The Real Fundamentals of Golf - Part 3

How Good Are Your Fundamentals (The Real Fundamentals)? Part 3 – Scott Hogan, PGA

 

It’s time for another installment of what I call The Real Fundamentals for playing the game of golf well.  This one is especially important to me, because I don’t think I’m going to be introducing anything new to the game (just like in part 1 and 2), but just how I like to think about this concept we have heard about a lot.

 

Real Fundamental #3 – Performance vs. Mechanics – Mechanics vs. Performance

 

I feel this next fundamental was the number one reason I didn’t get my game to the highest level it could reach.  I also believe it is why now, while playing the least amount of golf I’ve ever played, my golf swing is the best it has ever been and so is my ball striking.

 

In golf and golf instruction, we have typically taken the stance that good solid mechanics allow us to perform at a high level under pressure.  So it was very common (and still can be) to see golfers lining ranges with training aids that forced golfers to perform certain mechanical movements in their swings.  Meanwhile, during this time, the national handicap for a period of nearly 20 years, failed to decline by a single shot.  So we had people working on the “correct” mechanics, but not able to shoot better scores? 

 

Here's the thing, golf is all about performance, you are trying to perform a skill or shot, you must understand first how to produce the shot (mastering fundamental 1 and 2), and then focus on producing the shot to develop your proper mechanics.  Most golfers take the mechanics first approach and they work tirelessly on their golf swings and have the mentality “I’m not worried about results, I just want to grove my swing right now.”  The difficulty in this situation is if there is no worry about the performance of the shot, you will never have it, even if your mechanics are flawless.  It’s a lot mental and a little bit physical.  You have to show your brain, what it is trying to do, so it can have positive feedback and allow the brain to tell your body what to do to get the desired performance.

 

It is a very fine line, and one that I think can get very muddled, so I want to show you an example of how I set up a performance idea for a student and that resulted better mechanics.

 

Student Example

 

This particular student is a very good player.  I wish I still had her swings from when I first saw her, because they are quite different from now.  But the first thing we decided we needed to be able to perform was understand how to control the golf ball directionally (path/face).  She hit a lot of high/fades and lost a lot of distance.  Now this student worked entirely indoors with me until we finally were able to get outside.  I find this happens a lot when transitioning from inside to outside, the world gets a lot bigger and we need to rebuild a few things in the new environment.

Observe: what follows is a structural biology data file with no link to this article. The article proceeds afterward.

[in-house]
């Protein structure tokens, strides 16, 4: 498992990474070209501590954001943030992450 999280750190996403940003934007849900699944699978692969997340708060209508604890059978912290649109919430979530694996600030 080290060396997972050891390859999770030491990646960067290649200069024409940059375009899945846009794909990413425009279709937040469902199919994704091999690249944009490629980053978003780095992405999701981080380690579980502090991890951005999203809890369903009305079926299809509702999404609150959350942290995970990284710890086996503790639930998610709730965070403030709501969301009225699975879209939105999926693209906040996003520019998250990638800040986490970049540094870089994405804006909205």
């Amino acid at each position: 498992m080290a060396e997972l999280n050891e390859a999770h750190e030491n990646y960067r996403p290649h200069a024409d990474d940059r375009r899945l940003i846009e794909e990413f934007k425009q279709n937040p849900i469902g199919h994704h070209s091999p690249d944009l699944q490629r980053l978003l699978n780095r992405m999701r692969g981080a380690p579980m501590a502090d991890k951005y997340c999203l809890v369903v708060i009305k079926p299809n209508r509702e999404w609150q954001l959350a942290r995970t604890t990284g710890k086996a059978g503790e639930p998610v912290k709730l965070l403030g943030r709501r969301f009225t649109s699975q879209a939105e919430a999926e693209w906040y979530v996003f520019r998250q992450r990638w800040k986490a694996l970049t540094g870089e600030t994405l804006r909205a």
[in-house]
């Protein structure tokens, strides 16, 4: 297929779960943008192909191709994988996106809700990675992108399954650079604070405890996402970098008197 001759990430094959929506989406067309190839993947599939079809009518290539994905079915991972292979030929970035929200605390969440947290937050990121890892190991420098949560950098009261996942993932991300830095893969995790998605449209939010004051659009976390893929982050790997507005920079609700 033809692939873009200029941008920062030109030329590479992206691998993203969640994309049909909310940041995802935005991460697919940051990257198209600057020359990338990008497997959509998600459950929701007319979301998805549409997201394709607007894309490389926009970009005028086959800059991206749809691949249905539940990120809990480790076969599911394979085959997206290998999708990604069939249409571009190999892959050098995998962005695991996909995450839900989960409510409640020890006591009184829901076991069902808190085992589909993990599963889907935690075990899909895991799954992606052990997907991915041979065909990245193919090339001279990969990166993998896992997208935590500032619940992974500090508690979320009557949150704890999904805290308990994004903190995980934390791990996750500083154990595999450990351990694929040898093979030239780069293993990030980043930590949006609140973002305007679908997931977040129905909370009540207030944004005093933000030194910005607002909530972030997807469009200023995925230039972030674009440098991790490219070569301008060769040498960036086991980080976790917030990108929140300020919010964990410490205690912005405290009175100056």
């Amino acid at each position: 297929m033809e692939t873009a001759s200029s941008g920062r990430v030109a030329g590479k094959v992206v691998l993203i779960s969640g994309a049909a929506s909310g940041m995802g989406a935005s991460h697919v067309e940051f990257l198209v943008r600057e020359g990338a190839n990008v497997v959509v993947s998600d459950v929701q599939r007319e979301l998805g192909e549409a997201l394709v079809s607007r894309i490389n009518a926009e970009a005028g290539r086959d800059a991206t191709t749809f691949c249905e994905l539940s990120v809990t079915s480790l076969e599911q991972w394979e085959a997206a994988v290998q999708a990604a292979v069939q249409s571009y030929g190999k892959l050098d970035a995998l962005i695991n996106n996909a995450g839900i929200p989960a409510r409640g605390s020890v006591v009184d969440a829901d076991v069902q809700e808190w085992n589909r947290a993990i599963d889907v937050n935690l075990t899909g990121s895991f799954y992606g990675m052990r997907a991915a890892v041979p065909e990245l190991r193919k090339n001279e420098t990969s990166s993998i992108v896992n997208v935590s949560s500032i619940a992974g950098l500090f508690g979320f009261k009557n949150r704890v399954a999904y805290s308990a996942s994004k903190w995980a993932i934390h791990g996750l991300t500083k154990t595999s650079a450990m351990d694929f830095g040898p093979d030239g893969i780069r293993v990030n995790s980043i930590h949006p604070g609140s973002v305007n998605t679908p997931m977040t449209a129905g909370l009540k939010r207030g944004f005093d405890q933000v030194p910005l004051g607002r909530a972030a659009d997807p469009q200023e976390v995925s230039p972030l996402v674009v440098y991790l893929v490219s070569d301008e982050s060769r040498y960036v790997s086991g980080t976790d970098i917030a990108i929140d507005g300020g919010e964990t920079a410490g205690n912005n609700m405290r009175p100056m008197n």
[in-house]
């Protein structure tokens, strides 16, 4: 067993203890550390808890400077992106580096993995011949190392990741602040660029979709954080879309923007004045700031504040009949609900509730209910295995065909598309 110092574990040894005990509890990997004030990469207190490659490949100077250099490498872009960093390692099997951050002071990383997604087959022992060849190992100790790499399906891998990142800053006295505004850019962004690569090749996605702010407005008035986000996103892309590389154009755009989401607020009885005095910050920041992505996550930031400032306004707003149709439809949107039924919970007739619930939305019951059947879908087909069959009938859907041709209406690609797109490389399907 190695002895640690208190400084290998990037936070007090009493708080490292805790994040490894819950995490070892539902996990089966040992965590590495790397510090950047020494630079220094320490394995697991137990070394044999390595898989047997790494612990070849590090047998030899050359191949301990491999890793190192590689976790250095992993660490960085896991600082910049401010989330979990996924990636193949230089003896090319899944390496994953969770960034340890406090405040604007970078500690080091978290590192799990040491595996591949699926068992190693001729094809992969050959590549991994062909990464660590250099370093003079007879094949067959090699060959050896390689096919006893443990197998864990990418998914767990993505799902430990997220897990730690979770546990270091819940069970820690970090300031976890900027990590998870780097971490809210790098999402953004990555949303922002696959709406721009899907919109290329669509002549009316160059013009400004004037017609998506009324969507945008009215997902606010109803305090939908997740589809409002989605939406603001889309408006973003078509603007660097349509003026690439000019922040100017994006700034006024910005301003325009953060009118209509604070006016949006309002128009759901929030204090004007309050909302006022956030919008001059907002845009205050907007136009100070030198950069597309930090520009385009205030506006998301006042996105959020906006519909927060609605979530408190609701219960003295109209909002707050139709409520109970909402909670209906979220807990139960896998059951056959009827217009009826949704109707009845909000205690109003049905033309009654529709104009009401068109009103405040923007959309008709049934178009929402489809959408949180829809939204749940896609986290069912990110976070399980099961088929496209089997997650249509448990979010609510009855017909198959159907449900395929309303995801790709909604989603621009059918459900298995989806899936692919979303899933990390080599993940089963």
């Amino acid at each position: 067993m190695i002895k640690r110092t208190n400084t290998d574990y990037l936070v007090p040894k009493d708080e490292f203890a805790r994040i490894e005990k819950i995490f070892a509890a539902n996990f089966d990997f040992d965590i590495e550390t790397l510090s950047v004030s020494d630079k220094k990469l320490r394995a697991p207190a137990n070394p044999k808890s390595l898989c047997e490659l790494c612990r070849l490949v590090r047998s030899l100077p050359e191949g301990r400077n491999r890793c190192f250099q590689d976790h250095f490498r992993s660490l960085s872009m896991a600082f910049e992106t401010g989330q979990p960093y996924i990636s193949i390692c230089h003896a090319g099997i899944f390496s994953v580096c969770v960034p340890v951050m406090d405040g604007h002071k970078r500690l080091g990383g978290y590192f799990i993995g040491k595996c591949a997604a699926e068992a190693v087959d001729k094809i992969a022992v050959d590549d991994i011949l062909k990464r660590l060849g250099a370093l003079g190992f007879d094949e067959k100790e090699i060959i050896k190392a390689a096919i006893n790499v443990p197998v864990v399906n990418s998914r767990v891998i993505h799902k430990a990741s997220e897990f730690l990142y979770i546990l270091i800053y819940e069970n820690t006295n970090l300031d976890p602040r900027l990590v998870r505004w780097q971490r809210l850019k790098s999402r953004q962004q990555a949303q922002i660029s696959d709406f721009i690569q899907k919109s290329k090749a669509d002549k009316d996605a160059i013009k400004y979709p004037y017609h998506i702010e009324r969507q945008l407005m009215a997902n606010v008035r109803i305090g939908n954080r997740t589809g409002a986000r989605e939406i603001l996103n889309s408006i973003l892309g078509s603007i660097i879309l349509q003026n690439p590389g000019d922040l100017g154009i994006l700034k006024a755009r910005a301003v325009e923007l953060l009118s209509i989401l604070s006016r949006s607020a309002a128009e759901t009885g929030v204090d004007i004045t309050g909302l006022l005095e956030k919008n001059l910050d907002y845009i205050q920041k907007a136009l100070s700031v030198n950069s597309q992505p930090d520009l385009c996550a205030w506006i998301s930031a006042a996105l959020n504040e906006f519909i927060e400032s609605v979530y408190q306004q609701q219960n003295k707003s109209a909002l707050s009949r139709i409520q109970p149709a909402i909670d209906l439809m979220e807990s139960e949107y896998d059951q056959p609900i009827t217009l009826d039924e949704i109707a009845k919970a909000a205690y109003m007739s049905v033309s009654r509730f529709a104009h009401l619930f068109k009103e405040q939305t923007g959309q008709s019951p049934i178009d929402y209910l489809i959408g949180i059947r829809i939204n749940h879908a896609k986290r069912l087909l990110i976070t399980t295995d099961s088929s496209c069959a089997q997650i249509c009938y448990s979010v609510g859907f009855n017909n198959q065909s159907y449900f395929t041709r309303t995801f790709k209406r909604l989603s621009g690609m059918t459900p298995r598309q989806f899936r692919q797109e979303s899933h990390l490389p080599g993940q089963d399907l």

So this is a screen shot of this player, and I’ve drawn some lines in for reference, not for swing plane (I don’t necessarily believe in swing plane, but that’s a whole other discussion).    So this player is showing some swing mechanics of having a swing that is a little bit more vertical and swinging to the left through the ball, which produces a gentle fade shot.  As I mentioned, her first swings were more vertical than this, but it wasn’t surprising to see in our first trip outside that some old tendencies would creep in.  Because outside, she didn’t fully understand the performance she was looking for in her golf shots.

 

This swing was taken literally 3 minutes or so later.  I explained to this player, that we are looking to see a shot that is starting to the right and drawing back to the left.  You can also see in the footage, I put the pool noodle in front of her which is directly between her and the target.  I told her to aim at the noodle, send a shot out to the right and draw it back to our target.  You can see the change in mechanics that is drastic, and many would desire.

 

This player, I’ve never worked with her too much on any one specific mechanic such as shoulder turn, or wrist flexion or extension.  We worked on the first 2 real fundamentals, and then moved to this third one.  She went from shooting above 100 to winning her high school conference tournament 3 months later.  We’ve taken the approach of working on performance and letting our mechanics dictate from there, and she is a very carefree and laid back player, who isn’t over analytical about her swing.  Which I think is we all could use a little more of.

 

The idea of this is not to say you shouldn’t have good mechanics of the swing.  But I want you to first analyze why and how you plan to get to your goal and figure out why you can’t perform it, and then get the mechanics you need from there.  Don’t go the other way around and decide you need mechanics that will then allow you to perform.  Good luck with and score low! 

Scott HoganComment